Grid computing

What is grid computing?
Grid computing is a processor architecture that combines computing resources from different domains to achieve one main goal. With grid computing, the computers in the network can work on a task together and thus act as supercomputers.

Usually a grid works on various tasks within a network, but it can also work on specific applications. It is designed to solve problems too big for a supercomputer while maintaining the flexibility to handle a wide variety of smaller problems. Computing grids provide a multi-user infrastructure that takes into account the discontinuous requirements of large-scale information processing.

A grid is connected by parallel nodes that form a computer cluster that runs on an operating system, Linux or free software. The cluster can vary in size from a small workstation to multiple networks. The technology is used for a variety of applications, such as: B. for mathematical, scientific or educational tasks over several computer resources. It is widely used in structural analysis, web services such as ATM banking, back office infrastructures, and scientific or market research.

The idea of grid computing was first established in the early 1990s by Carl Kesselman, Ian Foster and Steve Tücke. They developed the Globus Toolkit standard, which included grids for data storage management, data processing, and intensive computation management.

Grid computing consists of applications used for computational computing problems that are connected in a parallel network environment. It connects every PC and combines information into a computationally intensive application.

Grids have a variety of resources based on different software and hardware structures, computer languages and frameworks, either on a network or using open standards with specific guidelines to achieve a common goal.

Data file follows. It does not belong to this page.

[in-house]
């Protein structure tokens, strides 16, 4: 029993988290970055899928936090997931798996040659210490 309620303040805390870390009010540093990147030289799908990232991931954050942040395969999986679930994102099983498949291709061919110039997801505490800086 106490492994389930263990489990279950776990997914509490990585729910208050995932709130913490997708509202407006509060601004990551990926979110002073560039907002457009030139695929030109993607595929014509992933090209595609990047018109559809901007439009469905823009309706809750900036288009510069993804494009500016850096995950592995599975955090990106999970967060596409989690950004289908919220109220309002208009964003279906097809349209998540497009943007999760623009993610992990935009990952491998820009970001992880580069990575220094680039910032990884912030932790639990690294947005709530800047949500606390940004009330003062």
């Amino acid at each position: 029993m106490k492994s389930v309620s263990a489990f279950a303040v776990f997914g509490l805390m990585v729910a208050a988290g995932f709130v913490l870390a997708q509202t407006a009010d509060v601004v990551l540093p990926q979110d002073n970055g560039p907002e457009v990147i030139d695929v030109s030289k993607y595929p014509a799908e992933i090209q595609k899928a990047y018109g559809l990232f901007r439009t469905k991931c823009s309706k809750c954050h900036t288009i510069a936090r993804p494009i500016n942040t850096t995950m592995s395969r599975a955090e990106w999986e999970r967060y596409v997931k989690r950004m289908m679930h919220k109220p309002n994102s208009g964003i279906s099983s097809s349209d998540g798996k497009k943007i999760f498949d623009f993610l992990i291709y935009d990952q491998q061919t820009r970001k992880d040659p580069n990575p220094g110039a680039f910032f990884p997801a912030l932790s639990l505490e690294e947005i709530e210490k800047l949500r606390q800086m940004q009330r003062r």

Grid operations are generally divided into two categories:

Data Grid: A system that processes large distributed data sets that are used for data management and controlled user sharing. It creates virtual environments that support dispersed and organized research. The Southern California Earthquake Center is an example of a data grid; It uses a medium software system that creates a digital library, a dispersed file system, and ongoing archiving.

CPU Scavenging Grids: A cycle scavenging system that moves projects from one PC to another as needed. A well-known CPU scavenging grid is the search for extraterrestrial intelligence that includes more than three million computers.

Grid computing is standardized by the Global Grid Forum and used by the Globus Alliance with the Globus Toolkit, the de facto standard for grid middleware, which includes various application components.

The grid architecture applies the protocol defined by the Global Grid Forum, which includes:

- Grid security infrastructure
- Monitoring and discovery service
- Grid resource allocation and management log
- Global access to secondary storage and GridFTP

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